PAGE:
The food system requires significant amounts of energy to operate, with attendant carbon dioxide emissions. From gasoline in tractors to natural gas for food processing plants, from electricity for storage and refrigeration to even the act of cooking, the global food system is responsible for roughly 30 percent of total energy demand. But the food system also emits other important greenhouse gases, such as methane from cattle and sheep and nitrous oxide from fertilizer use, two potent greenhouse gases. Given the magnitude of all these emissions, it is important not only to address fossil fuels, but to manage the entirety of the food system.
Taking a system approach rather than looking to individual components can unlock novel climate change mitigation opportunities. The issue of food waste is a good example. From one standpoint, reducing food waste would simply diminish methane emissions from solid food in landfills. By adopting a systems view of the issue, however, it is possible to see that reducing food waste can cut emissions across the entire food supply chain. If we eat more of what we produce, there could be less pressure to convert forests to agricultural land, less demand for food packaging, and less energy required to distribute food, thereby saving some portion of the 8-10 percent of emissions that are associated with producing and distributing food that is ultimately never eaten.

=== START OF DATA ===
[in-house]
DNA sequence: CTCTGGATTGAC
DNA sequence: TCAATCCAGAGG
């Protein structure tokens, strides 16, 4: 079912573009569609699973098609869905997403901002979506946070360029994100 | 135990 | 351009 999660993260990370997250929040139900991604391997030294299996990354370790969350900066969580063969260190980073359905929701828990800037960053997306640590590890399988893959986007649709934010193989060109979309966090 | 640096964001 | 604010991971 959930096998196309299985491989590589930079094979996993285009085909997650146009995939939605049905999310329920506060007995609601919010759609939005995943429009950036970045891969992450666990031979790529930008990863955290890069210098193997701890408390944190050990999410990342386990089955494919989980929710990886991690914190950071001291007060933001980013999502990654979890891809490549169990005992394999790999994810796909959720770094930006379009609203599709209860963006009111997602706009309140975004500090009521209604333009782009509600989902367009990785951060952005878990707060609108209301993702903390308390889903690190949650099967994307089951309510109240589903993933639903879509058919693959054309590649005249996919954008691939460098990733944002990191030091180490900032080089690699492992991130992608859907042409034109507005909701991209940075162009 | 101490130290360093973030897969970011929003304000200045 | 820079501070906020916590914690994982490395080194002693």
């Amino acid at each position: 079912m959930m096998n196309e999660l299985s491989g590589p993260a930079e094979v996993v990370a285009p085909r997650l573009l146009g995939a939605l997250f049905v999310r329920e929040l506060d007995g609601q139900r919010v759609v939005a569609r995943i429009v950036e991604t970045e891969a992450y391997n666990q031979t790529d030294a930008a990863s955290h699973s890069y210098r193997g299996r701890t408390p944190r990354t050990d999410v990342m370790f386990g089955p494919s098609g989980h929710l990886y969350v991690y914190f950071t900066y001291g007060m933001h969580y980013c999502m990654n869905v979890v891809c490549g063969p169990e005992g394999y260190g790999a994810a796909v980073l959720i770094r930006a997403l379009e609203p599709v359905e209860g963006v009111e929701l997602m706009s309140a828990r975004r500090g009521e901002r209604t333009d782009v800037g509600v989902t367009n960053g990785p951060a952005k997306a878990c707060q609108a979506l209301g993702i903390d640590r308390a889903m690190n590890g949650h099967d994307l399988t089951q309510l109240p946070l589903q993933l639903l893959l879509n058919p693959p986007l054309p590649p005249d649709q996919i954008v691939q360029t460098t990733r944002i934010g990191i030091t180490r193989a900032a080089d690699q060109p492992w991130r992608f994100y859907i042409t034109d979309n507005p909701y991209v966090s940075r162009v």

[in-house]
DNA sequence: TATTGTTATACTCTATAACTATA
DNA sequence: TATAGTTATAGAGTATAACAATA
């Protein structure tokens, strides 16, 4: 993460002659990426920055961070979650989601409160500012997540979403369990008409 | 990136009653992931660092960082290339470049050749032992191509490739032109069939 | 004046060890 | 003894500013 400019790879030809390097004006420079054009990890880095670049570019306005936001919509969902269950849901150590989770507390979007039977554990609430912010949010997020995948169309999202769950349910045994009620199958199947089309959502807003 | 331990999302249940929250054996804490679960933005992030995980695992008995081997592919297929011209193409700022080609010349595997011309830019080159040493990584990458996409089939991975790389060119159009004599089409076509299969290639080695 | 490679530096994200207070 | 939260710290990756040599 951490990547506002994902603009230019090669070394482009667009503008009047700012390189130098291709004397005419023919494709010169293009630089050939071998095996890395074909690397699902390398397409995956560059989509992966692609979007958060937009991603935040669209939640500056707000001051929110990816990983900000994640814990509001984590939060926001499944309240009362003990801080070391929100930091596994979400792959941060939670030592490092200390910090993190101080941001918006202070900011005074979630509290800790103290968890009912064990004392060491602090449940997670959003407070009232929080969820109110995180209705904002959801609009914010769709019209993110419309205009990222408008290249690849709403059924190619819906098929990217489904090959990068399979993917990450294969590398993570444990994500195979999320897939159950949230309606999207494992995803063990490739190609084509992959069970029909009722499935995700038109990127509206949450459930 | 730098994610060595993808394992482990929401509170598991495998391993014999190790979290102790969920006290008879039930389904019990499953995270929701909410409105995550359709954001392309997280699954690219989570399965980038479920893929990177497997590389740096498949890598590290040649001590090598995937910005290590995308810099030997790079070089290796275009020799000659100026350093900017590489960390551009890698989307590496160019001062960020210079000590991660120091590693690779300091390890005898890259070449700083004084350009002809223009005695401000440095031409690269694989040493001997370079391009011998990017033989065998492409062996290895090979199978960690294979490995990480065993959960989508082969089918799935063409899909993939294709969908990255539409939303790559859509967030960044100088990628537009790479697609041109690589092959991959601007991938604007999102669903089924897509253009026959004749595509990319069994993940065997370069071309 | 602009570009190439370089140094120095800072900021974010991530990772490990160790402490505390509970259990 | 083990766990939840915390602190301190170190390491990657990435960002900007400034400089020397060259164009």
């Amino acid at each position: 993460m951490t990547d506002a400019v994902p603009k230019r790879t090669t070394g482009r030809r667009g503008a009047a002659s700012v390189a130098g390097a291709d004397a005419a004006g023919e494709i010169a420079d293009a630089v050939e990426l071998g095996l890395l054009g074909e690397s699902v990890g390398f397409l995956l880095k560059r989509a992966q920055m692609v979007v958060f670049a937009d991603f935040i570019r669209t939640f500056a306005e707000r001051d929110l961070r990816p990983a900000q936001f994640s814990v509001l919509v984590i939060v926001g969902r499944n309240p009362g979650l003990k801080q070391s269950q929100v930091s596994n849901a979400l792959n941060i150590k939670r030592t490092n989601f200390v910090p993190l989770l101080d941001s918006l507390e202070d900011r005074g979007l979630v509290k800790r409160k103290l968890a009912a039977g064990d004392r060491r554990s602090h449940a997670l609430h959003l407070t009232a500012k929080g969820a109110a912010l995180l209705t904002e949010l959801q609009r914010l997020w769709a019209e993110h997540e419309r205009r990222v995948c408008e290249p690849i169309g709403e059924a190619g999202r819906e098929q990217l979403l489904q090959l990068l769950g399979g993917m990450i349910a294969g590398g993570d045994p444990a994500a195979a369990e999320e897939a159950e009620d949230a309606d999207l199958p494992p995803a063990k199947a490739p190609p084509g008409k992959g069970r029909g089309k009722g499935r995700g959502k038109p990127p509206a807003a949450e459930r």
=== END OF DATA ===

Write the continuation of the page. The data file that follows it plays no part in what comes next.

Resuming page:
Other food system interventions merit further exploration. Studying how different parts of the system interact can identify new opportunities for energy efficiency and other synergies (e.g., interplay of production, packaging and distribution). Greater research and development into agricultural technology, such as in the field of precision agriculture, can enable farmers to grow more food on less land with fewer greenhouse gases. The electrification of freight transport and the deployment of stand-alone solar power generators (e.g., at farms and supermarkets) will lower emissions across the food chain. Exploring how changes in diet affect food-related emissions also provides useful insights. Managing agricultural lands to better serve as negative emissions technologies — i.e., that remove carbon dioxide from the atmosphere and store it in soils and plants — could play a key role in achieving a net-zero future. Improving data and modeling systems will help to better measure the impacts of options and identify opportunities to scale them up. This, in turn, will enable the U.S. and other countries to include more food system mitigation actions in their climate change plans. Finally, encouraging the private sector to make more climate-smart investments throughout the system is key.